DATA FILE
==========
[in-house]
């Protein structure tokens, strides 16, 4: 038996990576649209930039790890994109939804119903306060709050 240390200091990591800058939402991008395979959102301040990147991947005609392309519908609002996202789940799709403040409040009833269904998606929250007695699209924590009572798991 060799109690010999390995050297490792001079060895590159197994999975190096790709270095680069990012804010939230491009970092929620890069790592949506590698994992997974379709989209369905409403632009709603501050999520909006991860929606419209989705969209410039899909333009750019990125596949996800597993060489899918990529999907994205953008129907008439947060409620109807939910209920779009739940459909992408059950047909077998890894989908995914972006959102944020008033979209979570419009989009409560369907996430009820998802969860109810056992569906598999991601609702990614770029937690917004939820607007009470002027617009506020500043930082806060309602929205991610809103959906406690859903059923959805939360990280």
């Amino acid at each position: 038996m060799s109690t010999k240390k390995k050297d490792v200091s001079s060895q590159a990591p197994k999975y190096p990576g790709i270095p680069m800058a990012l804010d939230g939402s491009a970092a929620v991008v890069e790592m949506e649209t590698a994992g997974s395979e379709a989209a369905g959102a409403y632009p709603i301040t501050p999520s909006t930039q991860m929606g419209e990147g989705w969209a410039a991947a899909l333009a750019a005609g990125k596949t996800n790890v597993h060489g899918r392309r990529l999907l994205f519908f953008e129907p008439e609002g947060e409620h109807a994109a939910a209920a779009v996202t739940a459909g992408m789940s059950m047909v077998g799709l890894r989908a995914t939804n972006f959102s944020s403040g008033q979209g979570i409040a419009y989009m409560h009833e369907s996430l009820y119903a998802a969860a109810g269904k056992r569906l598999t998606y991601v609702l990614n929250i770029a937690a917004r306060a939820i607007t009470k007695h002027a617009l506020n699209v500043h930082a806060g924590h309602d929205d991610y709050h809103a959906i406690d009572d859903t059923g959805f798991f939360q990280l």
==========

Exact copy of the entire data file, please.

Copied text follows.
[in-house]
């Protein structure tokens, strides 16, 4: 038996990576649209930039790890994109939804119903306060709050 240390200091990591800058939402991008395979959102301040990147991947005609392309519908609002996202789940799709403040409040009833269904998606929250007695699209924590009572798991 060799109690010999390995050297490792001079060895590159197994999975190096790709270095680069990012804010939230491009970092929620890069790592949506590698994992997974379709989209369905409403632009709603501050999520909006991860929606419209989705969209410039899909333009750019990125596949996800597993060489899918990529999907994205953008129907008439947060409620109807939910209920779009739940459909992408059950047909077998890894989908995914972006959102944020008033979209979570419009989009409560369907996430009820998802969860109810056992569906598999991601609702990614770029937690917004939820607007009470002027617009506020500043930082806060309602929205991610809103959906406690859903059923959805939360990280």
């Amino acid at each position: 038996m060799s109690t010999k240390k390995k050297d490792v200091s001079s060895q590159a990591p197994k999975y190096p990576g790709i270095p680069m800058a990012l804010d939230g939402s491009a970092a929620v991008v890069e790592m949506e649209t590698a994992g997974s395979e379709a989209a369905g959102a409403y632009p709603i301040t501050p999520s909006t930039q991860m929606g419209e990147g989705w969209a410039a991947a899909l333009a750019a005609g990125k596949t996800n790890v597993h060489g899918r392309r990529l999907l994205f519908f953008e129907p008439e609002g947060e409620h109807a994109a939910a209920a779009v996202t739940a459909g992408m789940s059950m047909v077998g799709l890894r989908a995914t939804n972006f959102s944020s403040g008033q979209g979570i409040a419009y989009m409560h009833e369907s996430l009820y119903a998802a969860a109810g269904k056992r569906l598999t998606y991601v609702l990614n929250i770029a937690a917004r306060a939820i607007t009470k007695h002027a617009l506020n699209v500043h930082a806060g924590h309602d929205d991610y709050h809103a959906i406690d009572d859903t059923g959805f798991f939360q990280l």